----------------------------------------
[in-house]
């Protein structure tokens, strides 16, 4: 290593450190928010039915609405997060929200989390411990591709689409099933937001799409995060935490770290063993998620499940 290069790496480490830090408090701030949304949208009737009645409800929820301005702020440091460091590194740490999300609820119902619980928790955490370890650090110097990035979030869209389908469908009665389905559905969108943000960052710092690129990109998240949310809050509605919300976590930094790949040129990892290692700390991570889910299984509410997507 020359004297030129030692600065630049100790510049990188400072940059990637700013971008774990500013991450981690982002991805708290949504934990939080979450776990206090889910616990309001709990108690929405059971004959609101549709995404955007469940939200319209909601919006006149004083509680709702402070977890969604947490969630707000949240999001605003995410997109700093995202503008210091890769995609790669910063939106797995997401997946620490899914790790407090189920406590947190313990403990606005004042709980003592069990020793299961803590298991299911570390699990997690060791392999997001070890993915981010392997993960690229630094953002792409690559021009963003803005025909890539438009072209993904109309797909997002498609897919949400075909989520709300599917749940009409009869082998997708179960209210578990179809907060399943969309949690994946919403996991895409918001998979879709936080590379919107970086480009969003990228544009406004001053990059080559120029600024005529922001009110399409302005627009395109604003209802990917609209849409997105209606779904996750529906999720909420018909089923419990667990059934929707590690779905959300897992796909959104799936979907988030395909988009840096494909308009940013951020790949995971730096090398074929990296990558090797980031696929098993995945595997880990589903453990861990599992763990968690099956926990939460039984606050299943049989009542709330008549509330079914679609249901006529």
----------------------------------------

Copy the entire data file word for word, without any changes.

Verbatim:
[in-house]
């Protein structure tokens, strides 16, 4: 290593450190928010039915609405997060929200989390411990591709689409099933937001799409995060935490770290063993998620499940 290069790496480490830090408090701030949304949208009737009645409800929820301005702020440091460091590194740490999300609820119902619980928790955490370890650090110097990035979030869209389908469908009665389905559905969108943000960052710092690129990109998240949310809050509605919300976590930094790949040129990892290692700390991570889910299984509410997507 020359004297030129030692600065630049100790510049990188400072940059990637700013971008774990500013991450981690982002991805708290949504934990939080979450776990206090889910616990309001709990108690929405059971004959609101549709995404955007469940939200319209909601919006006149004083509680709702402070977890969604947490969630707000949240999001605003995410997109700093995202503008210091890769995609790669910063939106797995997401997946620490899914790790407090189920406590947190313990403990606005004042709980003592069990020793299961803590298991299911570390699990997690060791392999997001070890993915981010392997993960690229630094953002792409690559021009963003803005025909890539438009072209993904109309797909997002498609897919949400075909989520709300599917749940009409009869082998997708179960209210578990179809907060399943969309949690994946919403996991895409918001998979879709936080590379919107970086480009969003990228544009406004001053990059080559120029600024005529922001009110399409302005627009395109604003209802990917609209849409997105209606779904996750529906999720909420018909089923419990667990059934929707590690779905959300897992796909959104799936979907988030395909988009840096494909308009940013951020790949995971730096090398074929990296990558090797980031696929098993995945595997880990589903453990861990599992763990968690099956926990939460039984606050299943049989009542709330008549509330079914679609249901006529």